Stick It to the Stickman Isn’t Sticking Anything to Anyone

Stick It to the Stickman Preview

Stick figures have been around for a good long while, and they aren’t going anywhere soon. A simple icon, representing a person can take on all sorts of meaning. Whether through context, repetition, and subtle juxtaposition, a seemingly simple image can take on any sort of meaning. Stick-figure violence was a major part of the early online video game meme scene. With a plethora of possibilities, it’s unfortunate that Stick it to the Stickman isn’t about much at all.

Tower of Woe

When you first enter the tower that is the setting of Stick it to the Stickman, you’ll be forgiven if you think of Donkey Kong. There’s a similar design ethos where you cross a floor and then ascend a ladder to the next, zig-zagging your way to the summit. You are a blue stick figure. As you ascend, you’ll be assailed by mobs of red stick figures. Combat is as simple as can be, and button mashing the attack button tested little more than my patience. As you grab upgrades (Stick it to the Stickman is something of a roguelike), you can edit your chain of attacks, adding different and stronger moves.

I think a big part of the appeal of Stick it to the Stickman is the physics-based combat. Attacks are most different in enemy reaction. An uppercut will send a foe at the ceiling. A roundhouse kick does a bunch of damage and sends the red stickman flying straight back. The main strategy of the game comes in how you set up your attack chain, mastering which directions the enemies will fly in to grab some room to breathe. Before too long enemies will swarm you, and their health point pool feels large.

While always-evolving physics-based beat-em-up sounds like a fun idea, Stick it to the Stickman doesn’t feel right to me. It’s kind of how after years of Super Smash Bros, other mascot fighting games don’t feel as tight. The controls and response in Stick it to the Stickman feels too sluggish, and too weightless. While occasionally you’ll feel the crunch of a huge impact, most of the fighting feels like it’s happening underwater. You don’t have enough control over the flow of a fight to make very meaningful decisions, and when you’re button-mashing, you want a much more responsive character.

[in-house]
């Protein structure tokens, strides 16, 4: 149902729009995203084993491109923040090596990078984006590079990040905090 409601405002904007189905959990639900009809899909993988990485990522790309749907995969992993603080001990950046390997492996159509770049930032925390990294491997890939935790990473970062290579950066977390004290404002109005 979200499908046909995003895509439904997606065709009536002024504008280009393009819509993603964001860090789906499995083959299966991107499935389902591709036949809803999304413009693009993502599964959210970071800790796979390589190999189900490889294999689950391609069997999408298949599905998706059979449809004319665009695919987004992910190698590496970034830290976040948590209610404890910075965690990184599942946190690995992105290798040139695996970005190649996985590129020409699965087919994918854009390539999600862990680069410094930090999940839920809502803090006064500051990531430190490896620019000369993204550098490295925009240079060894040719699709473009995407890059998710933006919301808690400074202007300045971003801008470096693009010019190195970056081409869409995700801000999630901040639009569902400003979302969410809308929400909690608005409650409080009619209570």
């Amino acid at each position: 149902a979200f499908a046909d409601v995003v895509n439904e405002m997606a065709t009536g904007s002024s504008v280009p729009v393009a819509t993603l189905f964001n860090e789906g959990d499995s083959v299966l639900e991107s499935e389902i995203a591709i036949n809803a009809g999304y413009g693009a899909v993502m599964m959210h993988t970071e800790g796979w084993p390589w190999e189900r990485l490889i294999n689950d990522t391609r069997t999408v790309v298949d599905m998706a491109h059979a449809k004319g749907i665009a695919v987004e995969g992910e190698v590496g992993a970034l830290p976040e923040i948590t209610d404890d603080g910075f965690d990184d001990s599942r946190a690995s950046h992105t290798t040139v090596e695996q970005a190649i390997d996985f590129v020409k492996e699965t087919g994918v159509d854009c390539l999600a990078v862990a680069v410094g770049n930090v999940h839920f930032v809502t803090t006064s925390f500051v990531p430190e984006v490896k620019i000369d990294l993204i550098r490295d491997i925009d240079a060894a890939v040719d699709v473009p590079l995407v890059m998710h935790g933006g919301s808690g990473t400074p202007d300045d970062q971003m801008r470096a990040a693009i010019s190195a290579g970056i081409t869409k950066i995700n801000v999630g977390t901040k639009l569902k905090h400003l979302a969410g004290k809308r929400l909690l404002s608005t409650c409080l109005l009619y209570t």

Thirty-Seven Pieces of Flair

There’s also a stylistic element in Stick it to the Stickman that doesn’t work at all. If you couldn’t grasp from the title, it’s sort of a satirical send-up of office culture. Weapons include things like staple-guns, coffee mugs, and fork lifts. Stronger enemies wear a tie; the boss fights are quite literal. And top to bottom, even in the game’s description on Steam, there’s a sort of faux-positive-office-speak thing going on. But the office in Stick it to the Stickman doesn’t actually feel all that familiar to me.

I’ve worked in an office. I have friends who work in offices. Nowadays though, a lot more of them are working from home. I don’t encounter a lot of supervisors with big dreams of climbing the corporate ladder, or who present their workers with doublespeak and false smiles. Not to say the bosses of modern business always give it to you straight. But Stick it to the Stickman isn’t really getting at any of the injustices or even idiosyncrasies of modern office life. Nothing rises above the level of a watchable sitcom.

Armed With a Staplegun

Which sort of is the biggest bummer of all. I get wanting the catharsis of beating up your boss and co-workers. And I’ve had weird passive-aggressive fight about how to use public spaces like the fridge. But pointing that out with incidental dialogue from a boss fight is eye-rolling. Do I need a deeply thoughtful political screed against modern capitalism? On a level, yeah. I would have had much more fun in a game about ninjas. Or werewolves maybe. Or nearly anything else. There is plenty of dark comedy to be mined from offices. There was just a hit TV show, Severance, that got all sorts of awards buzz. Stick it to the Stickman is more like reheated leftover jokes from Office Space, jokes that lived and died in the 90s, more than twenty years ago!

I don’t know what sort of gamer would enjoy following this game as it develops. It might be worth a look if you like 2D action brawlers, but there have been a whole lot of really good ones lately (the Ninja Turtles collection comes to mind). And maybe you fall into the exact demographic for the joke of this game. You work in a corporate office in a cubicle and someone is always telling you they’ve got a case of the Wednesdays. Maybe this game is offering the exact catharsis you are looking for and I am cruelly denying you that through my criticism. If that describes you, I apologize. For anyone else, you may want to wait for something major to change.

***PC code provided by the developers for Review***